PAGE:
National Tea Party

Thursday, May 21, 2009
The following is an exchange lifted from comments at Just One Minute. I'll be editing it from time to time if interest warrants.
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What do you think should be the first plank in the National Tea Party Platform? I've been wondering if formalizing the approach to rejection of the DC Thieves Club through a promise of denial of support might provide a vertebrae or two to some Washington annelids.

The Contract With America (LUN if Typhuspad remains dysfunctional) provides some ideas regarding form - possibly some content as well.

NOTE: Typhuspad et the whole comment when HTML was used. SixApart sucks like an industrial vacuum.

Posted by: Rick Ballard | May 21, 2009 at 08:10 AM



* FIRST, require all laws that apply to the rest of the country also apply equally to the Congress;
* SECOND, select a major, independent auditing firm to conduct a comprehensive audit of Congress for waste, fraud or abuse;
* THIRD, cut the number of House committees, and cut committee staff by one-third;
* FOURTH, limit the terms of all committee chairs;
* FIFTH, ban the casting of proxy votes in committee;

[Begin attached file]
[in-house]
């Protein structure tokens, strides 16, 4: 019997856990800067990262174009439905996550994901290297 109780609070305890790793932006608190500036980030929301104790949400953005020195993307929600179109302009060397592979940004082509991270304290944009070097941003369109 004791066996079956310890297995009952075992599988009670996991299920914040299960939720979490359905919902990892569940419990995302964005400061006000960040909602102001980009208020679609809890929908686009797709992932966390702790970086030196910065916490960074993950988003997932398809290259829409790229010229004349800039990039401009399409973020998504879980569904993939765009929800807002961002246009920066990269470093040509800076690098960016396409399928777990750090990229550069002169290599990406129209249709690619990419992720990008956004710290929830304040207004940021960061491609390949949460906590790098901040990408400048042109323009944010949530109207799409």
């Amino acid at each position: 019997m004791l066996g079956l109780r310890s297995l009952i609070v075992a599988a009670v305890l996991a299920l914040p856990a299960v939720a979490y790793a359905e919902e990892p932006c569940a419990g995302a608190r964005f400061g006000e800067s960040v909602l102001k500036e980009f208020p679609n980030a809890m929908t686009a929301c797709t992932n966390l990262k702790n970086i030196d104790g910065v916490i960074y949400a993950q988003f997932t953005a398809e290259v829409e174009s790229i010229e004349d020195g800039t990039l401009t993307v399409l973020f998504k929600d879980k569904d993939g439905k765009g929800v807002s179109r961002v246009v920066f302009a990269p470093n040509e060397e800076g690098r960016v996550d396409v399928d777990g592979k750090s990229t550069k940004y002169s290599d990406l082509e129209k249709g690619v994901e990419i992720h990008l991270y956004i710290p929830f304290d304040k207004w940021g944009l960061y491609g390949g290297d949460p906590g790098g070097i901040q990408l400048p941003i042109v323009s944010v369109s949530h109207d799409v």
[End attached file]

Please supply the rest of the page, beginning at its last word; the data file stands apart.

* SIXTH, require committee meetings to be open to the public;
* SEVENTH, require a three-fifths majority vote to pass a tax increase;
* EIGHTH, guarantee an honest accounting of our Federal Budget by implementing zero base-line budgeting.

Rick,

I actually think we would go a long way to fixing our problems if #1 were implemented. I swear all of this mess starts with political cronyism. The problem is, who would every vote for that?

I think we need to find people willing to run to buck the system - who of course will be systematically destroyed by all the ins who have all the money.

Posted by: Jane | May 21, 2009 at 09:15 AM

Jane, that is an excellent list. I'd like to suggest one more.

Every member of Congress has to sign off that they have read and understand each bill they vote on.

It would not need to be a burdensome procedure, just look at how one has to click that one has read info that web sites require you read when you sign up.

Posted by: pagar | May 21, 2009 at 09:26 AM

Jane,

I begin with the premise that there is not one of our 535 elected representatives whose immediate departure from this vale of tears would have any measurable impact on the republic. I have a very real doubt that the immediate departure of all 535 would be a net negative as well.

If I were design that first plank for a National Tea Party, I believe that I would clearly state that no incumbent who has served more than eight years would receive any support from the party. That would be a first step towards limiting the cronyism to which you refer.

The second plank would be that any candidate seeking the support of the National Tea Party must maintain a searchable database of all contributions. The database must be open to the public and the datafiles easy to download.